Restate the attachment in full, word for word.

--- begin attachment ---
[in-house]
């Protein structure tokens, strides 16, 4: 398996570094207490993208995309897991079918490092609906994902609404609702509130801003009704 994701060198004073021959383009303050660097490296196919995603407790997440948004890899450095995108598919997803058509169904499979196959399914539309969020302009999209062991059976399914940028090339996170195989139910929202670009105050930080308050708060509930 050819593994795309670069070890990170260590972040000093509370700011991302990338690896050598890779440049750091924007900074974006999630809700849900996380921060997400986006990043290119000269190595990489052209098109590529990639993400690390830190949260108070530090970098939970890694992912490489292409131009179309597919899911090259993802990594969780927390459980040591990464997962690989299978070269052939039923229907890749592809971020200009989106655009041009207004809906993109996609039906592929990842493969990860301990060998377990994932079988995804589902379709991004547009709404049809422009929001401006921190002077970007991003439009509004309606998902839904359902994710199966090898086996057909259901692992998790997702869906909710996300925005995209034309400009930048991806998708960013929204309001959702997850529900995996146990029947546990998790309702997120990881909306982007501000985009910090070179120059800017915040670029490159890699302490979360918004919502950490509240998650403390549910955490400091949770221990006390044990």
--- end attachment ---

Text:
[in-house]
């Protein structure tokens, strides 16, 4: 398996570094207490993208995309897991079918490092609906994902609404609702509130801003009704 994701060198004073021959383009303050660097490296196919995603407790997440948004890899450095995108598919997803058509169904499979196959399914539309969020302009999209062991059976399914940028090339996170195989139910929202670009105050930080308050708060509930 050819593994795309670069070890990170260590972040000093509370700011991302990338690896050598890779440049750091924007900074974006999630809700849900996380921060997400986006990043290119000269190595990489052209098109590529990639993400690390830190949260108070530090970098939970890694992912490489292409131009179309597919899911090259993802990594969780927390459980040591990464997962690989299978070269052939039923229907890749592809971020200009989106655009041009207004809906993109996609039906592929990842493969990860301990060998377990994932079988995804589902379709991004547009709404049809422009929001401006921190002077970007991003439009509004309606998902839904359902994710199966090898086996057909259901692992998790997702869906909710996300925005995209034309400009930048991806998708960013929204309001959702997850529900995996146990029947546990998790309702997120990881909306982007501000985009910090070179120059800017915040670029490159890699302490979360918004919502950490509240998650403390549910955490400091949770221990006390044990």